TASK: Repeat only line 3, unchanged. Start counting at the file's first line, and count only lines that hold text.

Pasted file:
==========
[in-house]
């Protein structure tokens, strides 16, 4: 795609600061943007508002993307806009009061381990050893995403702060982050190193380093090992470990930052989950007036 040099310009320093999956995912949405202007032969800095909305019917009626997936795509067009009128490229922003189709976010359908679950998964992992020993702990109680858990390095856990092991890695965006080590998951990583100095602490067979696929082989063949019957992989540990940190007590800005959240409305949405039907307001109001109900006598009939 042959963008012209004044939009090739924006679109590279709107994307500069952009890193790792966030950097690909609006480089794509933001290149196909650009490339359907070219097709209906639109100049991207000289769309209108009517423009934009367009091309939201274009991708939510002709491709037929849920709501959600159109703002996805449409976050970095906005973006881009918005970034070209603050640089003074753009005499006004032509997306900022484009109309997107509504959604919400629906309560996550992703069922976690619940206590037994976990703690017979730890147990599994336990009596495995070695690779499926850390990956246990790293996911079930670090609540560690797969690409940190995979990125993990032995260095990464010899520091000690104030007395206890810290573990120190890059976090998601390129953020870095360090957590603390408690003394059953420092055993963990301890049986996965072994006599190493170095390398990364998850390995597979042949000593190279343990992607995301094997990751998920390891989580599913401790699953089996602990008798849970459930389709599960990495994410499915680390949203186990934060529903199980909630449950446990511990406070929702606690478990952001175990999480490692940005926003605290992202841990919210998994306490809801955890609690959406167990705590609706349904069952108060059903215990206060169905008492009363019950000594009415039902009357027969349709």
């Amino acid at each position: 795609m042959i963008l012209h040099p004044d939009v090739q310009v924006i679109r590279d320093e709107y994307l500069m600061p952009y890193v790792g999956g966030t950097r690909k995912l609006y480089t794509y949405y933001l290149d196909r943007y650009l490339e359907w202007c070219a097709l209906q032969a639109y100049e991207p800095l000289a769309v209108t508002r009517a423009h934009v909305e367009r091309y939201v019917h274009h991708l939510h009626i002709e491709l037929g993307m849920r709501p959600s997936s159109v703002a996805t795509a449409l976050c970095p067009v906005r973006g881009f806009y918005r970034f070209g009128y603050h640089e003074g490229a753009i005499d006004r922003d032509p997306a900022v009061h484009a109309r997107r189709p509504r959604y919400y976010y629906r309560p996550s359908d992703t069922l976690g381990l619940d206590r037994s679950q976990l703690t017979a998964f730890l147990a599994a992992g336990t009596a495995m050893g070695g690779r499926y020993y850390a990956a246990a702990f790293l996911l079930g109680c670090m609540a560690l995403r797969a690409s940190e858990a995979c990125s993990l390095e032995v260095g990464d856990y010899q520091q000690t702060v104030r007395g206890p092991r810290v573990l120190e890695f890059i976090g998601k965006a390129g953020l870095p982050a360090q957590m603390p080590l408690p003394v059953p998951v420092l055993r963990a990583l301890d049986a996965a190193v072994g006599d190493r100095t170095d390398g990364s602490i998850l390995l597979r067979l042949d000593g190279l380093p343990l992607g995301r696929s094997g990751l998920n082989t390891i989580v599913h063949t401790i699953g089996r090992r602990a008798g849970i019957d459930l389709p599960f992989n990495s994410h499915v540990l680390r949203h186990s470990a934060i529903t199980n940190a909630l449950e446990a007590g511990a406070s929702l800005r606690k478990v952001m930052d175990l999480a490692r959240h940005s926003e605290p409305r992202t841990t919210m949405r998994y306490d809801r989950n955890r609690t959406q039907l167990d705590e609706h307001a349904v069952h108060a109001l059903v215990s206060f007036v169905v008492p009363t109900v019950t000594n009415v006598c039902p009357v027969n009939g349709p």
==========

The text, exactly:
């Amino acid at each position: 795609m042959i963008l012209h040099p004044d939009v090739q310009v924006i679109r590279d320093e709107y994307l500069m600061p952009y890193v790792g999956g966030t950097r690909k995912l609006y480089t794509y949405y933001l290149d196909r943007y650009l490339e359907w202007c070219a097709l209906q032969a639109y100049e991207p800095l000289a769309v209108t508002r009517a423009h934009v909305e367009r091309y939201v019917h274009h991708l939510h009626i002709e491709l037929g993307m849920r709501p959600s997936s159109v703002a996805t795509a449409l976050c970095p067009v906005r973006g881009f806009y918005r970034f070209g009128y603050h640089e003074g490229a753009i005499d006004r922003d032509p997306a900022v009061h484009a109309r997107r189709p509504r959604y919400y976010y629906r309560p996550s359908d992703t069922l976690g381990l619940d206590r037994s679950q976990l703690t017979a998964f730890l147990a599994a992992g336990t009596a495995m050893g070695g690779r499926y020993y850390a990956a246990a702990f790293l996911l079930g109680c670090m609540a560690l995403r797969a690409s940190e858990a995979c990125s993990l390095e032995v260095g990464d856990y010899q520091q000690t702060v104030r007395g206890p092991r810290v573990l120190e890695f890059i976090g998601k965006a390129g953020l870095p982050a360090q957590m603390p080590l408690p003394v059953p998951v420092l055993r963990a990583l301890d049986a996965a190193v072994g006599d190493r100095t170095d390398g990364s602490i998850l390995l597979r067979l042949d000593g190279l380093p343990l992607g995301r696929s094997g990751l998920n082989t390891i989580v599913h063949t401790i699953g089996r090992r602990a008798g849970i019957d459930l389709p599960f992989n990495s994410h499915v540990l680390r949203h186990s470990a934060i529903t199980n940190a909630l449950e446990a007590g511990a406070s929702l800005r606690k478990v952001m930052d175990l999480a490692r959240h940005s926003e605290p409305r992202t841990t919210m949405r998994y306490d809801r989950n955890r609690t959406q039907l167990d705590e609706h307001a349904v069952h108060a109001l059903v215990s206060f007036v169905v008492p009363t109900v019950t000594n009415v006598c039902p009357v027969n009939g349709p």